ANZAC Day and Nationalism

I’ve never been to an ANZAC Day dawn service. I’ve often tried to work out why. I think I now know.

I’m like my father. He never went to war memorial days. Yet, he fought in World War II and his father fought in the Sudan under Kitchener. He (dad) was in the Pacific Fleet in the Royal Navy, returned home (to the UK) on compassionate leave and then returned to service just in time to be involved in the Normandy landings.

Like most servicemen, he hated war. Unlike some, he knew why. He gleaned his knowledge from slow reading (he was probably dyslexic) of political tomes and war histories. He also gained it from being politically active at a local level and getting a clear sense of how the cynical and brutal world of power and politics worked. Not bad for someone who left school at 14.

Yes, the utter tragedy of people (soldiers and civilians) dying in such huge numbers and in horrible circumstances was a big part of it. But my father also knew that wars were not for the defence of freedom, democracy, ‘our way of life’, ‘our values’. He knew that those things were constantly put aside and attacked in peace time by the very ‘leaders’ who claimed that’s what wars were in defence of.

He fought for very human reasons. Primarily to be loyal to his mates around him. He hated fascism but knew that the reason Hitler wasn’t stopped in the thirties was that too many of Britain’s, Europe’s and the US’s elites thought a resurgent Germany was good for their business interests.

My father wouldn’t have put it like this but it’s what he understood both in his gut and from his reading and thinking: there are necessary and sufficient conditions for war and concerns over ‘freedom’, ‘democracy’, ‘our way of life’, etc. are not amongst those conditions (either necessary or sufficient). That so few people seem to accept this is astonishing. That the Prime Minister would reiterate these claims in the context of visiting a graveyard for those who died in the ‘Great War’ (WWI) of all wars is, perhaps, sadly predictable:

They are not just names, they are sons of New Zealand families that never returned and that is the ultimate sacrifice that you pay for your country, freedom and democracy.

He also used to say that, no matter what anyone who attended liked to think, memorial services were always about glorifying war and making it acceptable. They’re also about getting people used to hierarchies, absolute authority and the notion that ‘duty’ is about doing what those authorities command.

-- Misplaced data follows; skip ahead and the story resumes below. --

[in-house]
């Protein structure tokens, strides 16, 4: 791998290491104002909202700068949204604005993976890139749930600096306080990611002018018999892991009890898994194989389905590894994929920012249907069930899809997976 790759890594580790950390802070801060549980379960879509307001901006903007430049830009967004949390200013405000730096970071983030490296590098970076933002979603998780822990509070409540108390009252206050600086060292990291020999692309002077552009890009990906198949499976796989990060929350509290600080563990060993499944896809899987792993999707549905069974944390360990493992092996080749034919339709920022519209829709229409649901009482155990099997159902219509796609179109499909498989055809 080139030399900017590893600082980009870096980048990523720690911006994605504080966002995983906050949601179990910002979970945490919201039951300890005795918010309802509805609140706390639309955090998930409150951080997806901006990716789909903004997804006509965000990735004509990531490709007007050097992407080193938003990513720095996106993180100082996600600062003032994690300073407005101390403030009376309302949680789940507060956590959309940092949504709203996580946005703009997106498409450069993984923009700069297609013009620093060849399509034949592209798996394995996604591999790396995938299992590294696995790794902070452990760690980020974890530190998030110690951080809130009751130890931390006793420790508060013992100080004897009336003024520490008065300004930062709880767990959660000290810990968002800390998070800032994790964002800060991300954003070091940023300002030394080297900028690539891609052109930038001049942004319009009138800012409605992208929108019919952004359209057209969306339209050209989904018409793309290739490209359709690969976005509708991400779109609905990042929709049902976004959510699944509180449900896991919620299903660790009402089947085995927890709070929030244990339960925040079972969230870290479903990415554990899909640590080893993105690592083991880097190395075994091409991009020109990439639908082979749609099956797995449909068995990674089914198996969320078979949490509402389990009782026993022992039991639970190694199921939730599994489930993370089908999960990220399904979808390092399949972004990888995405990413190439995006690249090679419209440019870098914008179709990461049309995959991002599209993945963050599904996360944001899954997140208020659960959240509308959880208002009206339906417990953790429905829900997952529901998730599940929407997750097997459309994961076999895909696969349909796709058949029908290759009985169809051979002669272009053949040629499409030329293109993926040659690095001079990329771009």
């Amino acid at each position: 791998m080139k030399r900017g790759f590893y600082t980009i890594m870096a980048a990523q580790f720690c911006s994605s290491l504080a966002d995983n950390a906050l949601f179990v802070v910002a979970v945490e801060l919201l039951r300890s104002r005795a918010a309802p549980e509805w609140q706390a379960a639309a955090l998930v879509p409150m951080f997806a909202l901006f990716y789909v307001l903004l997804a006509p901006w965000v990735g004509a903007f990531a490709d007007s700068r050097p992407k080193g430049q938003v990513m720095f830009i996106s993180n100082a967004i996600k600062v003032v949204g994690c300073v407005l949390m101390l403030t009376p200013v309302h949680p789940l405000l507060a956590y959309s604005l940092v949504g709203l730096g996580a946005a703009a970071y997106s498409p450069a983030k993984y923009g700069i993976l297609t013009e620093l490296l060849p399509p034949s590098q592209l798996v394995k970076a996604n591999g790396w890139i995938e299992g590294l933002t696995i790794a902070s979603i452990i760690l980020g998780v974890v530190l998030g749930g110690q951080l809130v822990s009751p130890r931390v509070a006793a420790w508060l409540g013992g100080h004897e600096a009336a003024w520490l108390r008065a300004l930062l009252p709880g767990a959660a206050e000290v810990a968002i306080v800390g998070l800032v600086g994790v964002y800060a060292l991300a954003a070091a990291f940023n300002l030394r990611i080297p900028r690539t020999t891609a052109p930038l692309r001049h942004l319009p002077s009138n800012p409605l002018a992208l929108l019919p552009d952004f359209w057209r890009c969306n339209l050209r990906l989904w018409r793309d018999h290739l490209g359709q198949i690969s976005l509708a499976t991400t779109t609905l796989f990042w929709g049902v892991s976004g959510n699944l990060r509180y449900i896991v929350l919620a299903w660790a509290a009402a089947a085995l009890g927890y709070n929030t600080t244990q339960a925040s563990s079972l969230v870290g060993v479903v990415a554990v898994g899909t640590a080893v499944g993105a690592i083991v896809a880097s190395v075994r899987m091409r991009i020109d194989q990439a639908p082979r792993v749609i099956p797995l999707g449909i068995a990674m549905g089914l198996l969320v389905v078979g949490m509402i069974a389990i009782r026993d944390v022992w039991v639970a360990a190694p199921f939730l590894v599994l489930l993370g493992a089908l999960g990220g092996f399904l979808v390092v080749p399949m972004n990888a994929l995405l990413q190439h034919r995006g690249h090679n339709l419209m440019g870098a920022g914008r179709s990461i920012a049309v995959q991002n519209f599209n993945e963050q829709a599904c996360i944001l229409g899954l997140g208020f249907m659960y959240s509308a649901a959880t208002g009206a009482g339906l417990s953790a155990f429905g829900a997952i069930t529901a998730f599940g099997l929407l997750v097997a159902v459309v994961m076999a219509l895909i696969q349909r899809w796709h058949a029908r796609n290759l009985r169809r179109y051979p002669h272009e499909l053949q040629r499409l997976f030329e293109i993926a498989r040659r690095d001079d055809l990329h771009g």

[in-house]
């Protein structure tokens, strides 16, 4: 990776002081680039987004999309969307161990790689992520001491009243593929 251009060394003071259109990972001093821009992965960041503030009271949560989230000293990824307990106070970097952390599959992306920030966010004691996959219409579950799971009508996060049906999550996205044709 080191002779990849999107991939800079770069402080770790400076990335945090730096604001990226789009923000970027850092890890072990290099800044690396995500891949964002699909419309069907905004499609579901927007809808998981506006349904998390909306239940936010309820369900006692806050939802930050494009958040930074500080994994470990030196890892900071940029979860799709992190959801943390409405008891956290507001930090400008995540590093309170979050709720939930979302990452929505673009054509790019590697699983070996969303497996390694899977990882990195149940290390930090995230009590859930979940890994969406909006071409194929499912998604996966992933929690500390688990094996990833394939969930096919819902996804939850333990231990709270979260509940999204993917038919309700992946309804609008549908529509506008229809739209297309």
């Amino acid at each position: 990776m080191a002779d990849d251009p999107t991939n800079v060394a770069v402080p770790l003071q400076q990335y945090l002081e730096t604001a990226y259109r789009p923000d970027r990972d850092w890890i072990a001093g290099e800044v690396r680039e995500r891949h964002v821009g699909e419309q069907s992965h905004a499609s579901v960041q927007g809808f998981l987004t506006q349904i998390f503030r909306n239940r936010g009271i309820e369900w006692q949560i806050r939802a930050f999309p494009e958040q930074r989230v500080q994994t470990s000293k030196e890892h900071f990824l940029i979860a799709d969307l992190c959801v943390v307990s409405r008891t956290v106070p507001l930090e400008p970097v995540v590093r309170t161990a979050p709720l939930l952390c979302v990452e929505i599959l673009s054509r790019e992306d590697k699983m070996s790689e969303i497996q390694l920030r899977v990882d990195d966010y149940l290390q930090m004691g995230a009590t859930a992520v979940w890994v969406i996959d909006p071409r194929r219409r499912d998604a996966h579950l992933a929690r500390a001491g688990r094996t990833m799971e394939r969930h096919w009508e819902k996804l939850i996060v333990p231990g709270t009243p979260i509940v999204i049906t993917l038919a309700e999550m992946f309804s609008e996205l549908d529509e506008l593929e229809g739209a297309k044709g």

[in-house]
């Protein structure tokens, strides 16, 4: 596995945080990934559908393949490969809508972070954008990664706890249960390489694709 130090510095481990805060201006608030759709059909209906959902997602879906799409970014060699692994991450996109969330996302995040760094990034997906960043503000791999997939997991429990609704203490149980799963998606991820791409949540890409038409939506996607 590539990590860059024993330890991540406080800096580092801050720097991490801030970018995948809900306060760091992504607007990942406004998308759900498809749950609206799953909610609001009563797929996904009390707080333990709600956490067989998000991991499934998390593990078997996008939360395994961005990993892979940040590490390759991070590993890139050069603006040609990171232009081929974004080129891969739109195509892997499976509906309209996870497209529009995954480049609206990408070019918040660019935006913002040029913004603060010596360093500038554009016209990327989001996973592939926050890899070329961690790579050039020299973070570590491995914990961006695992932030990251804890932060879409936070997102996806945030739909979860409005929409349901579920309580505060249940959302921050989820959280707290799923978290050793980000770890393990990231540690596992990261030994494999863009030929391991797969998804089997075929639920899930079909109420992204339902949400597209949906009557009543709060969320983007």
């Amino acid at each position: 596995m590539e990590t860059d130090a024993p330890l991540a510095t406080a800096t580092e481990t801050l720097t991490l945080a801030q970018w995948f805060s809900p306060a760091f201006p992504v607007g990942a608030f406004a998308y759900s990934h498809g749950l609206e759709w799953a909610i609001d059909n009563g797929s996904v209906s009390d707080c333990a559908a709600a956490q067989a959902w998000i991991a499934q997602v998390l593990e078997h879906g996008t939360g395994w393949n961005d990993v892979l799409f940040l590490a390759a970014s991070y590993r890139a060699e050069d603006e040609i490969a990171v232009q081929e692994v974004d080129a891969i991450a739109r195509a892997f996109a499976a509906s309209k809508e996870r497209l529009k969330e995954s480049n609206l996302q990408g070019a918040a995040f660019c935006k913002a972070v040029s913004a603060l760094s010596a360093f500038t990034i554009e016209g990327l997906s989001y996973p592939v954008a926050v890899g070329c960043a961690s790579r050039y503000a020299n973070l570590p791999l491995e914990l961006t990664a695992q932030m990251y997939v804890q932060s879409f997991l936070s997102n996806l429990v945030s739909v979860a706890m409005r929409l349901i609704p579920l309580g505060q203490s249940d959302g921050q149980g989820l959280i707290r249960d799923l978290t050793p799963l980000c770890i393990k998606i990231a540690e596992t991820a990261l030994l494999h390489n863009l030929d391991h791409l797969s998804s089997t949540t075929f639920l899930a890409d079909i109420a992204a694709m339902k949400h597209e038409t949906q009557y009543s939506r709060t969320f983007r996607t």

The idea that ‘duty’ might involve opposing those very authorities is never given a look in at these services. Claiming that the noblest, bravest and most self-sacrificing thing one can do for your fellow countrymen and women might be to expose the calculations and motives of those who demand us to go to war is so politically incorrect – in the true sense of that phrase – that you risk public vilification and shaming.

At its worst, this kind of reaction grows into full-blown nationalism – the readiness, even eagerness, to sacrifice your fellow citizens in some notional act of ‘national self-defence’. Nationalism is an invitation to glory in that sentiment. For me, ANZAC Day has clearly crossed this line. Media outlets and commentators routinely talk about Gallipoli giving birth to our nation. Think about that for a moment.

The notion that a nation is born out of a pointless sacrificial offering establishes the idea that citizenship is gained and maintained through the willingness to make similar pointless sacrificial offerings. Far better if it had been born out of the emphatic repudiation of the world that had led to such a catastrophe.

Yet, having said all of that …

I’ve always found it difficult reconciling my feelings about commemorations like ANZAC Day. On the one hand are the feelings of all the families and friends of those who died in war (although, usually it’s only the fighting people rather than the civilians, bystanders, etc. who get mentioned). I can understand why they might want some collective commemoration. I also realise that they may not think that they are glorifying war.

On the other hand, as I’ve mentioned, are all the obvious institutions of the state, the elite and systems of power in society that co-opt these occasions and these emotions in order to perpetuate the very social conditions, traditions and values that lead to wars being waged and to ordinary peoples’ lives being destroyed by them.

The only way I can think of this disjunction between individual motives and structural co-option without getting stomach cramps is to remember a phenomenon known by economists and popularised in Thomas Schelling’s famous book ‘Micromotives and Macrobehavior‘. The basic idea is that each individual person can act on a motive that results, at the macrolevel, in something that is almost the opposite of the motives of the individuals involved. It depends on the nature of the social structures within which those motives are expressed.

People who go to Dawn Services, compose ANZAC Day radio programmes, etc. are, no doubt, responding to some positive human motives (concern for those ordinary people who did go and fight, upending or simply ending their lives in the process; a sense that we shouldn’t forget what they did, and the like). But, then they seem to buy into the rhetoric – ‘they died for our country’, ‘they died defending freedom and democracy’, ‘they gave the ultimate sacrifice defending our way of life’, etc.. – a rhetoric composed by power and for the justification of power (the state, the elite, etc.). (It is for similar reasons that I could not attend the memorial service in Christchurch after the earthquake.)